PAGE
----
# Dynamic List Excel (Complete Guideline)

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In this article, we will show how to create and use a dynamic list in Excel.

We will demonstrate the benefits of using dynamic lists, the formulas and functions used to create them, and the practical applications they provide. Additionally, we will address any limitations or considerations that should be aware of when working with dynamic lists.

You will gain knowledge of useful methods for building dynamic lists, using them to perform operations like data validation, filtering, and sorting, and integrating them with other Excel features like pivot tables and charts.

## What Is a Dynamic List in Excel?

In Excel, a dynamic list is a set of data that automatically changes in size in response to changes in the underlying data. To ensure that any additions, deletions, or modifications in the data source are reflected, it is typically created using Excel formulas or table features.

## How to Create Dynamic List Based on Criteria in Excel

### 1. Using FILTER and OFFSET Functions

Based on Single Criteria:

Here we will combine FILTER and OFFSET functions to make a dynamic list of the students whose average marks are greater than or equal to 60.

• Write down the following formula.

`=FILTER(OFFSET(C5,0,0,COUNTA(C:C)-1,1),OFFSET(D5,0,0,COUNTA(D:D)-1,1)>=60)`

Based on Multiple Criteria:

Weâ€™ll demonstrate how to make a dynamic list of the students who got marks more than or equal to 60, but whose IDs are less than or equal to 200.

• Write down the following formula.

`=FILTER(OFFSET(C5,0,0,COUNTA(C:C)-1,1),(OFFSET(D5,0,0,COUNTA(D:D)-1,1)>=60)*(OFFSET(B5,0,0,COUNTA(B:B)-1,1)<=200))`

### 2. Using INDEX-MATCH with Other Functions

Based on Single Criteria:

Here we will use Excelâ€™s INDEX-MATCH, OFFSET, SMALL, IF, ROW, COUNTIF, and COUNTIFS functions to create a dynamic list of the students who got more than or equal to 60.

• Write down the following formula.

`=INDEX(OFFSET(C5,0,0,COUNTA(C:C)-1,1),`

`MATCH(SMALL(IF(OFFSET(D5,0,0,COUNTA(D:D)-1,1)>=60,`

`OFFSET(D5,0,0,COUNTA(D:D)-1,1),""),`

`ROW(A1:INDIRECT("A"&COUNTIF(D:D,">=60")))),`

`OFFSET(D5,0,0,COUNTA(D:D)-1,1),0),1)`

Based on Multiple Criteria:

Here we want to get the names of the students who got marks greater than or equal to 60 but have IDs less than 200.

• Write down the following formula.

`=INDEX(OFFSET(C5,0,0,COUNTA(C:C)-1,1),`

`MATCH(SMALL(IF((OFFSET(D5,0,0,COUNTA(D:D)-1,1)>=60)*`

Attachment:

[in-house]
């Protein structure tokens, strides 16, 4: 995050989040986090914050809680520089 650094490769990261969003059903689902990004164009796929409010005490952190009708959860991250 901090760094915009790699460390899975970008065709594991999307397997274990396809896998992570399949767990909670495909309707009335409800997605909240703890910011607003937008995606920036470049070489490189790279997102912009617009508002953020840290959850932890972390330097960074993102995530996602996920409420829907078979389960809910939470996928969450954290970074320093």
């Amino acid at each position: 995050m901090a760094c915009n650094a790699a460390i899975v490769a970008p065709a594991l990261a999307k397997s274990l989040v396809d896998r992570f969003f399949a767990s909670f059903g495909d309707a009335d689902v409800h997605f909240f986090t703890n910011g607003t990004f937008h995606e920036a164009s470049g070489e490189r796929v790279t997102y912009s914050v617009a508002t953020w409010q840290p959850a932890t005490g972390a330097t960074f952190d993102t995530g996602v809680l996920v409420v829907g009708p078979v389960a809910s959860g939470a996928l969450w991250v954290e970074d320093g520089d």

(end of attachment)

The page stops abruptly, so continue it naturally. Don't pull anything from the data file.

`(OFFSET(B5,0,0,COUNTA(B:B)-1,1)<=200),OFFSET(D5,0,0,COUNTA(D:D)-1,1),""),`

`ROW(A1:INDIRECT("A"&COUNTIFS(B:B,"<=200",D:D,">=60")))),`

`OFFSET(D5,0,0,COUNTA(D:D)-1,1),0),1)`

## How to Create a Dynamic Drop-Down List in Excel

Here, we will demonstrate how to create a dynamically generated drop-down list in Excel.

• Select any cell in your worksheet to create the dynamic drop-down list and go to Data > Data Validation > Data Validation under the Data Tools section.

• You will get the Data Validation dialog box. Under the Allow Option, choose List. And under the Source option, enter the reference of the first cell where the list is in your worksheet and a hashtag (#)(\$E\$5# in this example).

• Then click OK. You will get a drop-down list in your selected cell like this.

## How to Create a Dynamic Unique List in Excel

In this section, we will show how to create a unique list by using a combination of UNIQUE and FILTER functions in Excel.

• Write down the following formula.

`=UNIQUE(FILTER(E5:E17,(D5:D17>60)))`

## How to Create Dynamic Drop-Down List Using Excel OFFSET

Here, we will demonstrate how to create a dynamically generated drop-down list with the OFFSET function in Excel.

• Select any cell in your worksheet to create the dynamic drop-down list and go to Data > Data Validation > Data Validation under the Data Tools section.

• From the Data Validation dialog box, select List from the drop-down.
• In the source box, write down the following formula.

`=OFFSET(\$C\$4,0,0,COUNTA(\$C\$4:\$C\$100),1)`

• Then click OK. You will get a drop-down list in your selected cell like this.

1. Can I update a dynamic list automatically in Excel?

Yes, a dynamically generated list in Excel updates automatically when the underlying data changes. This ensures that the range expands or shrinks dynamically without manual adjustment.

2. Can I use a dynamic list in combination with other Excel features, such as pivot tables or charts?

Yes, dynamic lists can be combined with other Excel features like pivot tables and charts. By referencing a dynamic list as the data source for these features, they will automatically update as the dynamic list adjusts.

3. Can I use a dynamic list as a source for a dropdown menu in Excel?

Yes, you can use dynamic lists as a source for a dropdown menu in Excel. By setting up data validation with a dynamic list as the source, the dropdown menu will update automatically.

## Conclusion

In summary, a dynamic list in Excel is a potent tool that enables the automatic resizing of data ranges in response to modifications in the underlying data.

Excel formulas, tables, or dynamic array functions can be used to create dynamic lists, which can grow or shrink without the need for manual adjustment.

Numerous benefits are provided by doing this, including time savings, automatic updates, and compatibility with other Excel features like data validation, filtering, sorting, pivot tables, and charts.

## Dynamic List Excel: Knowledge Hub

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